In his thought provoking article on “Evangelical Churches and Same Sex Attraction“, Nigel Chapman raised a three practical scenarios for Christian leaders to consider:

Three Practical Scenarios
The pastoral and missional problems raised by same sex attraction and orientation, and
exemplified in the many negative outcomes for same sex oriented people in our churches can be encapsulated reasonably well in three basic scenarios. In each case, suppose you are a minister or leader in your church:

Dave: a teenager in your church tells you that they are same-sex attracted. You
cannot in any way fault this person’s godliness; but they beg you not to tell anyone, including their parents, believing they will lose their friends, family and church if anyone finds out. Suppose that a survey of your church reveals that most members think same-sex attracted people have chosen to be that way, just need to repent, pose a danger to children, and are too repugnant even to discuss. How do you proceed? Does your feeling or judgement on the matter change if he says he is bisexual?

Nick: a faithful leader in your church is same-sex attracted. He has been through
endless counselling and long bouts of depression and loneliness over a period of twenty years. It is likely that he has been through a more strenuous and thankless trial than anyone else in your congregation, has persevered in ministry, at which he excels, and has remained celibate. However, he has experienced no change whatsoever, and no longer sees any hope of changing. What he wants more than anything is a family and life partner, but is not in any way sexually attracted to women. What options are open to him? Are these options the same as for Dave, who has not been through the same experience?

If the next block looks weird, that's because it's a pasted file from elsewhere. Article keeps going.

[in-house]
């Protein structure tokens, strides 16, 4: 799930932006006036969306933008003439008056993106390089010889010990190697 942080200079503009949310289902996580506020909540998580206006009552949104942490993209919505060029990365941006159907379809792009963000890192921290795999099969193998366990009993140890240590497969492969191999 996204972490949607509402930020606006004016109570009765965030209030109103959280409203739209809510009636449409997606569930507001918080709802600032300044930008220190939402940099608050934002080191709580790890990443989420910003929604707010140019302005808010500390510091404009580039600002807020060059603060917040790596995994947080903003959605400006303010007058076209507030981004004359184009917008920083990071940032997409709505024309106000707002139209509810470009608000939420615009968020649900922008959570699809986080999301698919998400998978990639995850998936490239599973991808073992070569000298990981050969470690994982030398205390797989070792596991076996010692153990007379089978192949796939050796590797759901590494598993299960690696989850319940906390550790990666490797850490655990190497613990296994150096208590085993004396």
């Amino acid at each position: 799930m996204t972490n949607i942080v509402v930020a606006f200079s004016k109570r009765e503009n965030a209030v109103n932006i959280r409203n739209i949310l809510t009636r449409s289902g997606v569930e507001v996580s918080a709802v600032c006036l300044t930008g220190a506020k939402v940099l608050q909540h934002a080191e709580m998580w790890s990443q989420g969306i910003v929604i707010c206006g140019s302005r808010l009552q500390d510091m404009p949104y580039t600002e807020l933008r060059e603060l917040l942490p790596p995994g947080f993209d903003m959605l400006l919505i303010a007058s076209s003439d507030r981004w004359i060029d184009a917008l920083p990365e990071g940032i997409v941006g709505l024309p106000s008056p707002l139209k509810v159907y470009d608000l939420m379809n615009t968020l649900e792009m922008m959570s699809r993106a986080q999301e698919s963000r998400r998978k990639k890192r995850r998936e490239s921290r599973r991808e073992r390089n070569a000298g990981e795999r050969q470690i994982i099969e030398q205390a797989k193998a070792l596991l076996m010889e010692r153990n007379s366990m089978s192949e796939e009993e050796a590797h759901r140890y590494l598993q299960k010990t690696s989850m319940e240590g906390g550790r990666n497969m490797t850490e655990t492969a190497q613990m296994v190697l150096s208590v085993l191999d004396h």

Kim + Jen: two young women in your local community have a civil union and are raising two children. They are a schoolteacher and a journalist by profession. They grew up in Christian families, have been thinking a lot about God lately, and have begun attending your church on account of a relative in your congregation. Do you tell them to break up their family, have a celibate marriage, or … what? Does your answer create a precedent in which a same-sex attracted person simply has to leave church, get married, come back, and continue on? – and what then do you say to Nick or to Dave about that? Does your feeling or judgement on the matter change if they are a male couple, if they have no children, or if they have no Christian background? What do you tell them and their friends about your church’s view of the LGBT communities?

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